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Water Container

A work made of terracotta, slip, and kaolin.

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  • A work made of terracotta, slip, and kaolin.

Date:

Late 19th/mid–20th century

Artist:

Somono
Mali
Northern Africa and the Sahel

About this artwork

Somono pottery is an ancient tradition that is distinguished by its detailed embellishment, which combines raised bands with impressed and incised patterns. Archaeological excavations have revealed pottery dating from the eleventh to seventeenth century, made in the same principal forms and employing the same basic building and decorating techniques that are seen today.

The Somono developed as a social group perhaps as early as the thirteenth century, when the ruling Bamana conscripted or recruited them from various ethnic groups and put them to work on the river. Today Somono are found across the Inland Niger Delta, and although some speak Bamana, many speak the Bozo language. This may explain why the Somono are sometimes considered a subgroup of the Bozo and why scholars occasionally identify their pottery as Bozo. To assist them in their work, Somono potters use a turntable that is made from a shallow bowl placed on an oiled surface. This acts as a very slow wheel, allowing the potter to shape and smooth her vessel as it spins. A small saucer holds the clay in place on the turntable, and the potter uses this as a mold to first shape the base by pressing clay into it, then adding clay in coils to build up the walls and neck.

Large decorative water containers such as this one continue to be made today. Throughout the region such pieces are intended for public display and are usually placed in a prominent location in a family’s courtyard. A Somono woman is often given a water container upon marriage, and it remains an important piece of her household furniture throughout her lifetime. The closely spaced lines and dots that make up the patterns on this jar have been incised with a metal comb and impressed with wooden sticks and stamps. Red slip was applied to the pot before firing, and afterwards a white mixture of kaolin and water was rubbed into the patterns to enhance them. These time-consuming techniques were still in use by some older Somono potters in the 1990s, although slip-painted designs are presently gaining popularity throughout the region.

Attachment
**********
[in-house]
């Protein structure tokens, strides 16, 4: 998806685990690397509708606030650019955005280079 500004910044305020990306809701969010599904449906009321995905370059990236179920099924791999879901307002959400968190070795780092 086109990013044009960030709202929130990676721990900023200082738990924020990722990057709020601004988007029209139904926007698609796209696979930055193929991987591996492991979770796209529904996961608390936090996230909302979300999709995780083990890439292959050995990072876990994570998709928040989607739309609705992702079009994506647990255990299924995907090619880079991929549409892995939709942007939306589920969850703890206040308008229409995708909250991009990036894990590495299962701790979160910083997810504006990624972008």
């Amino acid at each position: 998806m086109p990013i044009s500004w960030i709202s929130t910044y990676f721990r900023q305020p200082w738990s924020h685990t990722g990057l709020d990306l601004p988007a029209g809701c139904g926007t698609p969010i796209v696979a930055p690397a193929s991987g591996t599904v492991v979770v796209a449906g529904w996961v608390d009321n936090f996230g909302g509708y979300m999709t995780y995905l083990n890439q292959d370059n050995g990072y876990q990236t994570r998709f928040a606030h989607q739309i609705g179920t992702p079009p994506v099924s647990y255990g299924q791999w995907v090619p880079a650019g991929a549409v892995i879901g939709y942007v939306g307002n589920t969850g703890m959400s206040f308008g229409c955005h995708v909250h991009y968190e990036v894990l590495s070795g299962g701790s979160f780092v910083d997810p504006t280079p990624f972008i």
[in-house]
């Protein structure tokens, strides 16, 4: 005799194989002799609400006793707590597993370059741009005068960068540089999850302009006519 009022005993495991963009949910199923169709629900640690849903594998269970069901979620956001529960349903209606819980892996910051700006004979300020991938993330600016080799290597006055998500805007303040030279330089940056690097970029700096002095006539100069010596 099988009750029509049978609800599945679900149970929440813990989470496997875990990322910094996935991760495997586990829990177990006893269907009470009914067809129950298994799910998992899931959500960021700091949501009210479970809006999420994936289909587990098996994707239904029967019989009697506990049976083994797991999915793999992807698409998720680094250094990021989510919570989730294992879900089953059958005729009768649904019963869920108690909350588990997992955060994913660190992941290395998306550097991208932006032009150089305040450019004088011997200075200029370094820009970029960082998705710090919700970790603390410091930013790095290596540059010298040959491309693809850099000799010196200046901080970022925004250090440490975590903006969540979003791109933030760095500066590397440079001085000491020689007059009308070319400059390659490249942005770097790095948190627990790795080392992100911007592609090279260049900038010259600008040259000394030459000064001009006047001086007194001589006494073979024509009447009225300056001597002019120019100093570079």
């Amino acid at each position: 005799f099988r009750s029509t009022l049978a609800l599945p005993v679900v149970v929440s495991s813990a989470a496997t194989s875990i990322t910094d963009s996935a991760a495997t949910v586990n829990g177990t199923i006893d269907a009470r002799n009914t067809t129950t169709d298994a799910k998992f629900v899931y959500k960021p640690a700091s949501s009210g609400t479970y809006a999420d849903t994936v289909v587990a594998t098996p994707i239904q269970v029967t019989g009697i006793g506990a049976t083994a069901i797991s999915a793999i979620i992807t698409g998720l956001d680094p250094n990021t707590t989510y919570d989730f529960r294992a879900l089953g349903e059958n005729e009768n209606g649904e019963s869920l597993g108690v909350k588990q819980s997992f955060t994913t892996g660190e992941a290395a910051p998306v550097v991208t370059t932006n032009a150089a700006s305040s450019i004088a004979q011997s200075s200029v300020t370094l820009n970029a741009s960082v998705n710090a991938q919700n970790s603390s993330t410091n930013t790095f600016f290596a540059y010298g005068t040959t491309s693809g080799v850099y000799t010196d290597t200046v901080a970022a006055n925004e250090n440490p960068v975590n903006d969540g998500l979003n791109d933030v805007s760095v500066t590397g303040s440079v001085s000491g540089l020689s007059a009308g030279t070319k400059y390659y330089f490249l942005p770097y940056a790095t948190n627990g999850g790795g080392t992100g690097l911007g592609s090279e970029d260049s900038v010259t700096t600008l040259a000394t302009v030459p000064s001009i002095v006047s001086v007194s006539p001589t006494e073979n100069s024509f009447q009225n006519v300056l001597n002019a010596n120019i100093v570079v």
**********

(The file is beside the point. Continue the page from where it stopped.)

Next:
Status

Currently Off View

Department

Arts of Africa

Culture

Somono

Title

Water Container

Place

Mali (Object made in)

Date

Made 1875–1950

Medium

Terracotta, slip, and kaolin

Dimensions

59.7 × 41.9 cm (23 1/2 × 16 1/2 in.)

Credit Line

Gift of Keith Achepohl

Reference Number

2005.222

Extended information about this artwork

Object information is a work in progress and may be updated as new research findings emerge. To help improve this record, please email . Information about image downloads and licensing is available here.

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